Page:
A team of researchers from Finland, Singapore and Saudi Arabia has achieved the first insights into engineering crystal growth by atomically precise metal nanoclusters.
In detail, the group synthesized metal clusters consisting of 25 gold atoms, one nanometer in diameter. These clusters are soluble in water due to the ligand molecules that protect the gold. This cluster material is known to self-assemble into well-defined close-packed single crystals when the water solvent is evaporated.
In a paper published in the journal Nature Chemistry, the scientists explain that ordinary solid matter consists of atoms organized in a crystal lattice. The chemical character of the atoms and lattice symmetry define the properties of the matter, for instance, whether it is a metal, a semiconductor or an electric insulator. The lattice symmetry may be changed by ambient conditions such as temperature or high pressure, which can induce structural transitions and transform even an electric insulator into an electric conductor, that is, a metal.
Larger identical entities such as nanoparticles or atomically precise metal nanoclusters can also organize into a crystal lattice, to form so-called meta-materials. However, until now, information on how to engineer the growth of such materials from their building blocks has been scarce since crystal growth is a typical self-assembling process.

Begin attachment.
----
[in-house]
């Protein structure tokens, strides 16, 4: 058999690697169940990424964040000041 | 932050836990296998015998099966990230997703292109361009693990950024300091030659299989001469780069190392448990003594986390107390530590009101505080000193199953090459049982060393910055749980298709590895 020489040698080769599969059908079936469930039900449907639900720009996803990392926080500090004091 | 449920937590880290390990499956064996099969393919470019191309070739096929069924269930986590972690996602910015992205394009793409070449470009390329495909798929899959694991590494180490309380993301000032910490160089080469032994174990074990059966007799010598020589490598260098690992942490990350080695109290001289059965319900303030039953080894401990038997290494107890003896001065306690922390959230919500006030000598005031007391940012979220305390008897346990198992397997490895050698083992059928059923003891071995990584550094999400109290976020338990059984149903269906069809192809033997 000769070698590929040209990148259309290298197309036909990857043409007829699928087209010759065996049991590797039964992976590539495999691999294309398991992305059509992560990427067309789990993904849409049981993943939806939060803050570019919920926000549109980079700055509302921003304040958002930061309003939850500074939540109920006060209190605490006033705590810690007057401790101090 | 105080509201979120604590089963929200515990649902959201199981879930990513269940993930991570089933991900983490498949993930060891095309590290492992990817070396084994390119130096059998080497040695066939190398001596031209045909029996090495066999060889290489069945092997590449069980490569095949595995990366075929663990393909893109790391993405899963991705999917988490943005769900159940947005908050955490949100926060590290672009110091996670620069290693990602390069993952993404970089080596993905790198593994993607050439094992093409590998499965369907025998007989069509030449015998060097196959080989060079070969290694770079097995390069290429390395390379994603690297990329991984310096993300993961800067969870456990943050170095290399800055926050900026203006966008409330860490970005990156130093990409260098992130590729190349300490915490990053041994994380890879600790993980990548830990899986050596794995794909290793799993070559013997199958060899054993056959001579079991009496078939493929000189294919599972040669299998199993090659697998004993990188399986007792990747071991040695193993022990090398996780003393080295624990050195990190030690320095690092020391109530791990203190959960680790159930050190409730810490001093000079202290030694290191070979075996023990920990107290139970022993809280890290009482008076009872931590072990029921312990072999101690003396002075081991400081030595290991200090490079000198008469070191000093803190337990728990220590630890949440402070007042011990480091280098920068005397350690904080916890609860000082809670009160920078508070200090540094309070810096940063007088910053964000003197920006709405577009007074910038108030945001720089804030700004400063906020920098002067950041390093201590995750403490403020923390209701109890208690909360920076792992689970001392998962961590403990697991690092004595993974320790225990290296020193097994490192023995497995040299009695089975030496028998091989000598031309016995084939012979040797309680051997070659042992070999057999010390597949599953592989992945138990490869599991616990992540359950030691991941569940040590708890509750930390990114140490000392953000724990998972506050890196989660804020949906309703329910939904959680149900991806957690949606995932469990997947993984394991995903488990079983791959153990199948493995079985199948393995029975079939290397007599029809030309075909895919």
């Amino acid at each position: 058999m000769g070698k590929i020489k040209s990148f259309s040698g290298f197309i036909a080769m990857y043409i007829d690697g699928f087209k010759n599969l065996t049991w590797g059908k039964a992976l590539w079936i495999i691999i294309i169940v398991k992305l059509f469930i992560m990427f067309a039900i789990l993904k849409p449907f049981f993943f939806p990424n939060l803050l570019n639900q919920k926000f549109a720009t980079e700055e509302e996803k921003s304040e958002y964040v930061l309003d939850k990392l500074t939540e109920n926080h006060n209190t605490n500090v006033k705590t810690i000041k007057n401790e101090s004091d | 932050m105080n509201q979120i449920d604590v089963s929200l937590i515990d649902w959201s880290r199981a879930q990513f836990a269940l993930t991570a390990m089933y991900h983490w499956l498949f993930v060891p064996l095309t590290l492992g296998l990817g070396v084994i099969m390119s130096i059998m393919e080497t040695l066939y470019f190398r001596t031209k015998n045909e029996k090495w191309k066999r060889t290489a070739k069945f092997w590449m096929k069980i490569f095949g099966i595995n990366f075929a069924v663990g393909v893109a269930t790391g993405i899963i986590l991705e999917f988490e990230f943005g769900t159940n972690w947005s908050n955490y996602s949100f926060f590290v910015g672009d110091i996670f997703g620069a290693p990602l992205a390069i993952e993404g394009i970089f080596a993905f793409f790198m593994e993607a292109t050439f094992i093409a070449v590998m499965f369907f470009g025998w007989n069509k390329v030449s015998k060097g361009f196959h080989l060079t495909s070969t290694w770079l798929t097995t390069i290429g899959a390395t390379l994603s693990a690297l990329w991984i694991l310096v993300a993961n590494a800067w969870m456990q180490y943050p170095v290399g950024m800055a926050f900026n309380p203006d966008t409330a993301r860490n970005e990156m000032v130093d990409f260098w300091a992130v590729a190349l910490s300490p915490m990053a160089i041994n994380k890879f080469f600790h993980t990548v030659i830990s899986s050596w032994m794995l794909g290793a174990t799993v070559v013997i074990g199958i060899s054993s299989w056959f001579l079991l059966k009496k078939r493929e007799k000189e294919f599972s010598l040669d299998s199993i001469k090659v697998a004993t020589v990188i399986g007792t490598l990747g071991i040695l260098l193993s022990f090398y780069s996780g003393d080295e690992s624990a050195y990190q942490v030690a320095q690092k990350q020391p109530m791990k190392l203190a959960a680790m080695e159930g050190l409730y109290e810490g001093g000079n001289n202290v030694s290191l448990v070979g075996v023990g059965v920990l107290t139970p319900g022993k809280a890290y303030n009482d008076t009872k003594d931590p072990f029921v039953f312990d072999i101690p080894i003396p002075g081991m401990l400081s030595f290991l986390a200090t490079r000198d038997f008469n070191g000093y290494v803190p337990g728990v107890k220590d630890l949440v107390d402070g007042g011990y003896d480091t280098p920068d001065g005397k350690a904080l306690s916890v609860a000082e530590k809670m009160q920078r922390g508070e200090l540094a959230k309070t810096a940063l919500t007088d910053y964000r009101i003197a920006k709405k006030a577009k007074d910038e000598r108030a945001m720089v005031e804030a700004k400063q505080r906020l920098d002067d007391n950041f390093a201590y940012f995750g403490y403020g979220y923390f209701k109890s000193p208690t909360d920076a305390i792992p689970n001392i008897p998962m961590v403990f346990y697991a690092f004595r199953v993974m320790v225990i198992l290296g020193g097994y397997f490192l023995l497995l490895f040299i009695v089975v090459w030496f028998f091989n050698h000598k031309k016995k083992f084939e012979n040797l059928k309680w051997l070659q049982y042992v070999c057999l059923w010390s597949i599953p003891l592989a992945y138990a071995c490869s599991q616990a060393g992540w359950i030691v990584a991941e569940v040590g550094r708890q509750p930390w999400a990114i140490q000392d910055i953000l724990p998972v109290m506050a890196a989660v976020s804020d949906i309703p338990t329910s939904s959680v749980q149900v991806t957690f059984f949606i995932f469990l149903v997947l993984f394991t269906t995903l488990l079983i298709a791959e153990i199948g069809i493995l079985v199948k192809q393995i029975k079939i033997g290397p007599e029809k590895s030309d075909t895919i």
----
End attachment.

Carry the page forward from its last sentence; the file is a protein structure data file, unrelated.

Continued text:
This is where the research team comes in.
Led by Qiaofeng Yao, the team found a novel concept to regulate crystal growth by adding tetra-alkyl-ammonium molecular ions in the solvent. These ions affect the surface chemistry of the gold clusters, and their size and concentration were observed to have an impact on the size, shape, and morphology of the formed crystals.
Remarkably, high-resolution electron microscopy images of some of the crystals revealed that they consist of polymeric chains of clusters with four-gold-atom interparticle links.
According to the researchers, the demonstrated surface chemistry opens now new ways to engineer metal cluster-based meta-materials for investigations of their electronic and optical properties.